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Klaas, Hannah S. and Fischer, Josef A. and Spörrle, Matthias (2009): How to feel in order to be satisfied at work? A differentiating view on the Affective Events Theory. 11th European Congress of Psychology, 07. - 10. July 2009, Oslo, Norway.
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Abstract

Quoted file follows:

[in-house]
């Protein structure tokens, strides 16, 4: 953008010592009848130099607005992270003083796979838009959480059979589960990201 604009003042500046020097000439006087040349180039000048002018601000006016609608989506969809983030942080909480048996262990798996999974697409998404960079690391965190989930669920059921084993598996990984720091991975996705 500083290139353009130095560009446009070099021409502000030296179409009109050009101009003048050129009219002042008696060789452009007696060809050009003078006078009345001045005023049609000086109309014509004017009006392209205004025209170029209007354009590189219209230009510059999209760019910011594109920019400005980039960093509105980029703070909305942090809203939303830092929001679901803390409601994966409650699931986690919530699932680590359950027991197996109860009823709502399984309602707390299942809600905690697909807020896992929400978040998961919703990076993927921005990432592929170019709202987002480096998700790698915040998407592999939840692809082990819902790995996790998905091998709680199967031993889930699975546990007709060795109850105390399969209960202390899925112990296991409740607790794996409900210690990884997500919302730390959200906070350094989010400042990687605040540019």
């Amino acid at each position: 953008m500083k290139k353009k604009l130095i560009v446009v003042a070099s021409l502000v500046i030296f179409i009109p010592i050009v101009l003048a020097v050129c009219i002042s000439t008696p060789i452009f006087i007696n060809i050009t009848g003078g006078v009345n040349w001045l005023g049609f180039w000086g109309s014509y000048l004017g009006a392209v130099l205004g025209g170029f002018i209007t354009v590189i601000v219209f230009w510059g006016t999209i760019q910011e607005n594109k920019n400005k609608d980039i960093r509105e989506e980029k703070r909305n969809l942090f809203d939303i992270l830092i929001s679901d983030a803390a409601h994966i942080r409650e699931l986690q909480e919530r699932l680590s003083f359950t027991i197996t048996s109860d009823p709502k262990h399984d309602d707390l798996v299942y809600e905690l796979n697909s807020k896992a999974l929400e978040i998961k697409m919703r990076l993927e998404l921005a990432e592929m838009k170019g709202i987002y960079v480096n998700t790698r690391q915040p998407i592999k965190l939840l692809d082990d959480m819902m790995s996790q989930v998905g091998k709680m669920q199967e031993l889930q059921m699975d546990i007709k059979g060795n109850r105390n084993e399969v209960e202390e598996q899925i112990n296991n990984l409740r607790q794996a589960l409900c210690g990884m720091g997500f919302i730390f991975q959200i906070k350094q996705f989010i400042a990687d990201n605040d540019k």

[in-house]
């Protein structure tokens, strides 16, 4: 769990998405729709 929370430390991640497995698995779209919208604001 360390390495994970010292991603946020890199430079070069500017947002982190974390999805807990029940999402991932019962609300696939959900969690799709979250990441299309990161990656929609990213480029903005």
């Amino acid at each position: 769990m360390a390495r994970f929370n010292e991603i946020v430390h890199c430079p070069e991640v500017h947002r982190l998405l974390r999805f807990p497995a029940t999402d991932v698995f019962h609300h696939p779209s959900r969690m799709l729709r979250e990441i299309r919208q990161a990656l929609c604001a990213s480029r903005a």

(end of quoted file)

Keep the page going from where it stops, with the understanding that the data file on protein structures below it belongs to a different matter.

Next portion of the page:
Affective Events Theory (AET; Weiss & Cropanzano, 1996) states that emotions at work affect job satisfaction. We specified existing research by distinguishing between frequency and intensity of emotional episodes at work and by varying the time frame for which emotions were reported. In a paper-pencil study employed persons (N = 228) reported the frequency and the intensity of positive and negative work-related affective states. The time period, for which emotions were reported, was varied between subjects (last week vs. last month). When predicting job satisfaction, regression analyses indicated that (1) the frequency of emotions is a better predictor than their intensity and that (2) positive emotions are a better predictor than negative emotions when reporting affective states for the last week, whereas this pattern reverses for the time frame of last month. Thus, with an increasing time interval, negative emotions seem to have a comparatively better cognitive representation.